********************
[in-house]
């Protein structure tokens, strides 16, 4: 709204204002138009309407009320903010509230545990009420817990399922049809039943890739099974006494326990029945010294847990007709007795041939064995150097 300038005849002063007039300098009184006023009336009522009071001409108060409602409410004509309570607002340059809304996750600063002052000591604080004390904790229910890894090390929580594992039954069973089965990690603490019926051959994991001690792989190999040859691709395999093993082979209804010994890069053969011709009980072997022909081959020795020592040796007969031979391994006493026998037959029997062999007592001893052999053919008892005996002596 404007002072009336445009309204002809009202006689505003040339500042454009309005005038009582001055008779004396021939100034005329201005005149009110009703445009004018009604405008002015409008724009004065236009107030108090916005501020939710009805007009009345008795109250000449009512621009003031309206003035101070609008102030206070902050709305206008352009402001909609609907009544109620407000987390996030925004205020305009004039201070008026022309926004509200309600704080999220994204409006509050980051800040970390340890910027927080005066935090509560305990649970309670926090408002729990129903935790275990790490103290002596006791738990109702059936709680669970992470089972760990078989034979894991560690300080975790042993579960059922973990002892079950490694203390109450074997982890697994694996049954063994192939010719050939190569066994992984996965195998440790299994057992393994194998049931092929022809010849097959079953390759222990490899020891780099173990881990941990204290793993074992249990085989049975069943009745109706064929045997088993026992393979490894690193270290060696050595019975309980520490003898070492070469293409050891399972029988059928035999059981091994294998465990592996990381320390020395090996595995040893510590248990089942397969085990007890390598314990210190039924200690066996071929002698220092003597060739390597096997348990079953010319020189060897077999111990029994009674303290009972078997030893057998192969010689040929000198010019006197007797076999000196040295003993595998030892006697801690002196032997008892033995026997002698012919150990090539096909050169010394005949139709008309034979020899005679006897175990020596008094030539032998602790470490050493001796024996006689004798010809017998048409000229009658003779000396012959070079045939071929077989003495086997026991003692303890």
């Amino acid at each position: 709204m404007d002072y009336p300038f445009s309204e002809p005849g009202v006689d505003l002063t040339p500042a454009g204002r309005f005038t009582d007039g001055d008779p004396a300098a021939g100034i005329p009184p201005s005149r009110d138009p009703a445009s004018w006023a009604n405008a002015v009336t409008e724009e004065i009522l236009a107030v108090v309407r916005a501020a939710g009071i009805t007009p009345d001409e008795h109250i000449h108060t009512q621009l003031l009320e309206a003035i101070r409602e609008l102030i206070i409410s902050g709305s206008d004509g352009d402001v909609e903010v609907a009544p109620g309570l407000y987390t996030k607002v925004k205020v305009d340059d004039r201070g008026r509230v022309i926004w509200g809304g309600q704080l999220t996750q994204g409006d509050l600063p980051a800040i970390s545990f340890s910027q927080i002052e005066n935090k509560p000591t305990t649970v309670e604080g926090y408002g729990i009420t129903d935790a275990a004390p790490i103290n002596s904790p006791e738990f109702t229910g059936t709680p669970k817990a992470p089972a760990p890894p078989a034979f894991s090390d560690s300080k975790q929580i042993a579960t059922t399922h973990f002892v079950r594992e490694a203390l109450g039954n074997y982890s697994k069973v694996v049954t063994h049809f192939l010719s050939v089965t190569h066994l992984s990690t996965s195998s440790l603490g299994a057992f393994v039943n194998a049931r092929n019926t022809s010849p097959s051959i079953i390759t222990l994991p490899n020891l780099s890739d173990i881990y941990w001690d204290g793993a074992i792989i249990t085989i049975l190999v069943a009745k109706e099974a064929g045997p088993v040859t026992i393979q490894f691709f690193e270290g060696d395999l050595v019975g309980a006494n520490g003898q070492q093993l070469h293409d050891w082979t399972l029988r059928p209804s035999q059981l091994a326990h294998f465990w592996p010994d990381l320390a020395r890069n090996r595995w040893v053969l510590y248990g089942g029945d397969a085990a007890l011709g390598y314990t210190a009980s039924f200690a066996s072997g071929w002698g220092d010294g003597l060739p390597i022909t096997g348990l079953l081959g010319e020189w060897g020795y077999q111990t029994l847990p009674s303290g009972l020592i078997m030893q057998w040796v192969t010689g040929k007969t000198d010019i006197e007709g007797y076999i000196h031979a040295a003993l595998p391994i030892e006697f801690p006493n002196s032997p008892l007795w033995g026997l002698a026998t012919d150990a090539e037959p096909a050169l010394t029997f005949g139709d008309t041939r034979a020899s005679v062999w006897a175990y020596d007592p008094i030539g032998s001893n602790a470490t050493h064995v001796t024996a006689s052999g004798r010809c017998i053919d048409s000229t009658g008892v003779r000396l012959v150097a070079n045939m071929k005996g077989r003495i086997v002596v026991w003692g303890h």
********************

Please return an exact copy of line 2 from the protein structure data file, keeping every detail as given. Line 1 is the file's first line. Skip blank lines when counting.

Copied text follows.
């Protein structure tokens, strides 16, 4: 709204204002138009309407009320903010509230545990009420817990399922049809039943890739099974006494326990029945010294847990007709007795041939064995150097 300038005849002063007039300098009184006023009336009522009071001409108060409602409410004509309570607002340059809304996750600063002052000591604080004390904790229910890894090390929580594992039954069973089965990690603490019926051959994991001690792989190999040859691709395999093993082979209804010994890069053969011709009980072997022909081959020795020592040796007969031979391994006493026998037959029997062999007592001893052999053919008892005996002596 404007002072009336445009309204002809009202006689505003040339500042454009309005005038009582001055008779004396021939100034005329201005005149009110009703445009004018009604405008002015409008724009004065236009107030108090916005501020939710009805007009009345008795109250000449009512621009003031309206003035101070609008102030206070902050709305206008352009402001909609609907009544109620407000987390996030925004205020305009004039201070008026022309926004509200309600704080999220994204409006509050980051800040970390340890910027927080005066935090509560305990649970309670926090408002729990129903935790275990790490103290002596006791738990109702059936709680669970992470089972760990078989034979894991560690300080975790042993579960059922973990002892079950490694203390109450074997982890697994694996049954063994192939010719050939190569066994992984996965195998440790299994057992393994194998049931092929022809010849097959079953390759222990490899020891780099173990881990941990204290793993074992249990085989049975069943009745109706064929045997088993026992393979490894690193270290060696050595019975309980520490003898070492070469293409050891399972029988059928035999059981091994294998465990592996990381320390020395090996595995040893510590248990089942397969085990007890390598314990210190039924200690066996071929002698220092003597060739390597096997348990079953010319020189060897077999111990029994009674303290009972078997030893057998192969010689040929000198010019006197007797076999000196040295003993595998030892006697801690002196032997008892033995026997002698012919150990090539096909050169010394005949139709008309034979020899005679006897175990020596008094030539032998602790470490050493001796024996006689004798010809017998048409000229009658003779000396012959070079045939071929077989003495086997026991003692303890």